This trailer is, in all honesty, exactly what you’d expect it to be. A film spanning 720 hours – or 30 days – accompanied by a short 72-minute teaser is clearly going to be less of a narrative and more of an immense, possibly overblown visual art project.
Those familiar with director Anders Weberg’s work will have seen this coming. Weberg refers to himself primarily as an artist and an experimental filmmaker. Over the past twenty-odd years he has produced 300 separate projects, each one addressing the moving image as a means of expression. Ambiencé is set to be his last ever film and, it seems, will epitomise this ponderous view.
Moreover, those who are potentially interested in the mammoth project will have the chance to go back and give it another look. So momentous is the task of producing Ambiencé – apparently the longest film ever made – that the full-length version will not be released until 2020. On the day it surfaces, according to Weberg’s website, it will be screened concurrently across each continent and then promptly destroyed. This is intended as an epic swan-song, a speculative memoir in film form that appears to be a deeply personal matter for its creator.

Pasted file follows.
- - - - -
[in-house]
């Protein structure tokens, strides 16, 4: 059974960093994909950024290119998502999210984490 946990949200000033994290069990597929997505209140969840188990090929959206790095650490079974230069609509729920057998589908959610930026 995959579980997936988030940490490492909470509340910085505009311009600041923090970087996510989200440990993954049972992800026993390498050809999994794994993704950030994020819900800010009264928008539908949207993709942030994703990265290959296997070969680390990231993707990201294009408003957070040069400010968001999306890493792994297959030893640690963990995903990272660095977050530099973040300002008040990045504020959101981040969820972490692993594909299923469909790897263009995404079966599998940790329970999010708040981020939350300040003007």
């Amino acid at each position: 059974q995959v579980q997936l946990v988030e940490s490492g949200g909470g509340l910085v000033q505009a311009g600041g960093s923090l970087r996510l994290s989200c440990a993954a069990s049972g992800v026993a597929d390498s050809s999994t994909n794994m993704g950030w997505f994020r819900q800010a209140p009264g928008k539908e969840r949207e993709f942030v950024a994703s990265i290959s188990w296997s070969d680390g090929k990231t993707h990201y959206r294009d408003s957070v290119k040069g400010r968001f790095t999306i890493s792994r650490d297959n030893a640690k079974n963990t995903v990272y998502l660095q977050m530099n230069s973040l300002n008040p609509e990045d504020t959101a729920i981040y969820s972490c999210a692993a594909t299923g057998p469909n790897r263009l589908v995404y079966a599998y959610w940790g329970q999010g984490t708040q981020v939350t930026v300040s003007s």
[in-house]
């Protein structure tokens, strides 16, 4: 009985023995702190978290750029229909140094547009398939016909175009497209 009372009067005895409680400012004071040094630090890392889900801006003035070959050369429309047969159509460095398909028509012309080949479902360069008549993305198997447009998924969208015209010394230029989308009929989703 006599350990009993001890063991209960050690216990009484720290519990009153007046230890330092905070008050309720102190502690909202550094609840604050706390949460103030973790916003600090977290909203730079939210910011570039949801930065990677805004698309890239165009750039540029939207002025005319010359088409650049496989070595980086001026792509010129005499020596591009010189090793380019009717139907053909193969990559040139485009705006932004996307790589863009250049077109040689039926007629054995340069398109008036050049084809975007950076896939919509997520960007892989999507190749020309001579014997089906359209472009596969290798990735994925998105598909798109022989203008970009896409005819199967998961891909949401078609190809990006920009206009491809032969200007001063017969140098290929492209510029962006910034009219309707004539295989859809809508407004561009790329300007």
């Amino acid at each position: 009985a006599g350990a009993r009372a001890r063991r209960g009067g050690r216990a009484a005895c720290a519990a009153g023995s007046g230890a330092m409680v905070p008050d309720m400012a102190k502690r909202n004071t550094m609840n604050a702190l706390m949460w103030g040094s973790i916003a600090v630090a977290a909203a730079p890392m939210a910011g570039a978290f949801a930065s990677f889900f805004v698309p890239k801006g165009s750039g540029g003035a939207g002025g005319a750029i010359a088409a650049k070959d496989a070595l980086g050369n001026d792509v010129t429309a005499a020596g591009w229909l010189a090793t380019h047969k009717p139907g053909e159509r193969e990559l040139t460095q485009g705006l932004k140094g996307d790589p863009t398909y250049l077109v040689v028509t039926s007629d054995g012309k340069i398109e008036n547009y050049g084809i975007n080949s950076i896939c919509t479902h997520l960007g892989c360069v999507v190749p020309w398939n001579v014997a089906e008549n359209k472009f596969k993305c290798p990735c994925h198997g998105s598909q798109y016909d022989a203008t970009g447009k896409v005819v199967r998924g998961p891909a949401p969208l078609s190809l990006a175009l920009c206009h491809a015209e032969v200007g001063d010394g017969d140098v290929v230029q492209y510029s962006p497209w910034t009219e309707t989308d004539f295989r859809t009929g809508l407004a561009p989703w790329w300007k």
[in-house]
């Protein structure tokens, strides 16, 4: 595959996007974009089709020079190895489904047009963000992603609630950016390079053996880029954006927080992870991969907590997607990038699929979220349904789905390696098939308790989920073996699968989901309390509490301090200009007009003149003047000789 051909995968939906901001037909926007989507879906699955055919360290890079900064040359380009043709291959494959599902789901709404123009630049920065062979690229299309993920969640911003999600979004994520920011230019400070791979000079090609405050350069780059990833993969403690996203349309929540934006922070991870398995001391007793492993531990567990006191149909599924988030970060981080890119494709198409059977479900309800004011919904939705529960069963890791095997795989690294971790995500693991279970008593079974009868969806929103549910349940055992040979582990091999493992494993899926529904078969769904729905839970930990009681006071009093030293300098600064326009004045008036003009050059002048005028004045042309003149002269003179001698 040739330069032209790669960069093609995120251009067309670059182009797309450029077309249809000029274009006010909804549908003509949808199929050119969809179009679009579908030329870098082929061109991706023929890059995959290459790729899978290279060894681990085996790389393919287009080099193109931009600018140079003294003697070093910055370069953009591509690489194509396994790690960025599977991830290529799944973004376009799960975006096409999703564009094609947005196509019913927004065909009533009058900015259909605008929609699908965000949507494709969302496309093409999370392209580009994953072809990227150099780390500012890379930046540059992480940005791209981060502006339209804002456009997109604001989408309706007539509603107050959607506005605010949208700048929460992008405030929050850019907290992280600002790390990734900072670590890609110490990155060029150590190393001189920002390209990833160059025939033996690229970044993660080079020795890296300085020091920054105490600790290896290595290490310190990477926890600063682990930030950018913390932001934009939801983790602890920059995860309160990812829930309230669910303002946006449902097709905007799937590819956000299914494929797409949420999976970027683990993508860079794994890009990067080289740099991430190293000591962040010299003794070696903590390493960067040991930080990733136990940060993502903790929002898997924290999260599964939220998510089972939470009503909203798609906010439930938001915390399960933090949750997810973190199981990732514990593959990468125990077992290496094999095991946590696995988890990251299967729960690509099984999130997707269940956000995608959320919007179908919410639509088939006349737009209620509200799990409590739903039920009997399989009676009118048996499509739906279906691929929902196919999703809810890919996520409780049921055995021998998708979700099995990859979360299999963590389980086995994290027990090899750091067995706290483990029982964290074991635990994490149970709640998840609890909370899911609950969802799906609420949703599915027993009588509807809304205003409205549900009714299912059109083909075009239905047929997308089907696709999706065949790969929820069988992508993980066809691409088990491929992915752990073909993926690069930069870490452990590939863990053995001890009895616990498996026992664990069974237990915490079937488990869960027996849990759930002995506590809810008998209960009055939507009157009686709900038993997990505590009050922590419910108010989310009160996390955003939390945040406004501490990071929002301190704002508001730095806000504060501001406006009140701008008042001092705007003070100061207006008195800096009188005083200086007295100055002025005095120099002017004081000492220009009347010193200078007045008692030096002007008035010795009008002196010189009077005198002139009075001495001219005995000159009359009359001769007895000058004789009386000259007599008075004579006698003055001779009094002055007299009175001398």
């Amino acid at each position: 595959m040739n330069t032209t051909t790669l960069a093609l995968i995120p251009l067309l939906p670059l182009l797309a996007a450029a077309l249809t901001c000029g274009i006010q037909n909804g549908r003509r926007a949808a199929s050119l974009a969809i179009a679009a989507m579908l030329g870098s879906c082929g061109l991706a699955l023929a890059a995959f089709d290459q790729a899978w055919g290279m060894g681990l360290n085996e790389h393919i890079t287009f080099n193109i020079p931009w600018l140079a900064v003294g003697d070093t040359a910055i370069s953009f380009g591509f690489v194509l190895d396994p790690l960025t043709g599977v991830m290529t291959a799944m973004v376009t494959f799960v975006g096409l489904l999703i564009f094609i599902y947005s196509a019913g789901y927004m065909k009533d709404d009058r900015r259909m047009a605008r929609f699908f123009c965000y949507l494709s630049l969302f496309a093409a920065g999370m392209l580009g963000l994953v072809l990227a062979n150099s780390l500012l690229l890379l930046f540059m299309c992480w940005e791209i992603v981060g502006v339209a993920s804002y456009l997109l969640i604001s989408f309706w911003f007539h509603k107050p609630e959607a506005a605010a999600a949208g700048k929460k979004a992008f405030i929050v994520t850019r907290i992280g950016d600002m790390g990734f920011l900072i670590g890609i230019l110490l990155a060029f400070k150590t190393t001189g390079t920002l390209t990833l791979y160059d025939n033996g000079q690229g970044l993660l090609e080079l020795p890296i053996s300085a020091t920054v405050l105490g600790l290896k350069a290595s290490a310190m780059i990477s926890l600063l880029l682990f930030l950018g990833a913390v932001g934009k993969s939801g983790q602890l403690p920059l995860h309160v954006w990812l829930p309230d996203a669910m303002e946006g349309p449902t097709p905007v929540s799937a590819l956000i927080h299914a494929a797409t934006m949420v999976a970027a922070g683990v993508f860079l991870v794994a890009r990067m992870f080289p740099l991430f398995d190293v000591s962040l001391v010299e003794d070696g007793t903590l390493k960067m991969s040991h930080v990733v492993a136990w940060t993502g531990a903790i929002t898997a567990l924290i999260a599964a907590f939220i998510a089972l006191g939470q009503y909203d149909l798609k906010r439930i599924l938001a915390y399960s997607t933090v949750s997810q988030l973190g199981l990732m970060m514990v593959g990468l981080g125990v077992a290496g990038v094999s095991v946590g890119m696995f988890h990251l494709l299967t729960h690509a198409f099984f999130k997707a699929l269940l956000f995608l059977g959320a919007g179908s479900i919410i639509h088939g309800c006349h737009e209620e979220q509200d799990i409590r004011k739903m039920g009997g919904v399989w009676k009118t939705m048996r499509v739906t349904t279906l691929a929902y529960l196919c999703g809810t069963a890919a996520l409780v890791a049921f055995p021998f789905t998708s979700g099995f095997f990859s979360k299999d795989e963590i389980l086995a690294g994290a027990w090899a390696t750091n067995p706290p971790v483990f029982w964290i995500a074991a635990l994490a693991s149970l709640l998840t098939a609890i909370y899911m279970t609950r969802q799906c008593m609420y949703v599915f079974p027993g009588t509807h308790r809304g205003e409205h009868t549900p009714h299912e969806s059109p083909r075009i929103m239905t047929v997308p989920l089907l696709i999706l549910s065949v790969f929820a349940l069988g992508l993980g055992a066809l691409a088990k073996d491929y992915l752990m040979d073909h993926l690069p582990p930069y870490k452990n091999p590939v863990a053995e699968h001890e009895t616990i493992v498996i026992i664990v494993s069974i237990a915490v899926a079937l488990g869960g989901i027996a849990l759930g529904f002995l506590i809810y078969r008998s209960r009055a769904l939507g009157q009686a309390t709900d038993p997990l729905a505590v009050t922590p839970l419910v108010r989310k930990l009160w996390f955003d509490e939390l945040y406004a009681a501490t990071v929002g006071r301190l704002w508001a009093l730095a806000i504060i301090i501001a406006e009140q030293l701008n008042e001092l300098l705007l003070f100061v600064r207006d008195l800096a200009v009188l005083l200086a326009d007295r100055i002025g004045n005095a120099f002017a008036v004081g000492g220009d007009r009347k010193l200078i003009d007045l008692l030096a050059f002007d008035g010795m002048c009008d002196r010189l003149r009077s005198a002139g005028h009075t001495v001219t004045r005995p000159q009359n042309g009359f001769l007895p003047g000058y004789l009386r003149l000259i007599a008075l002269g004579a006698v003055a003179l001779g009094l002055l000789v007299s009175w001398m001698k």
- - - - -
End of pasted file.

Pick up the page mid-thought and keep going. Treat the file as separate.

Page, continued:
We will, however, get another look or two, each one following Weberg’s vague numerical theme. This year has seen the release of a 72-minute preview (as he calls it, the short teaser). In 2016, a second trailer will be unveiled, this one clocking in at seven hours and twenty minutes (the short trailer). Only the third preview is described by Weberg himself as long, due for release in 2018 and spanning 72 hours.
All in all, it sounds like heavy-going. Ambiencé is not really a film at all, at least not in the way we’ve come to know the term, and it’s hard to imagine any significant number of viewers finding themselves enthralled by what he calls a surreal dream-like journey beyond places with an abstract nonlinear narrative.
Indulgent? Certainly. Overdone? Quite possibly yes. Worth the effort? Only time – a lot of it – will tell. All relevant information and updates can be found on Weberg’s website. In the meantime, let us know what you think – we really have no idea.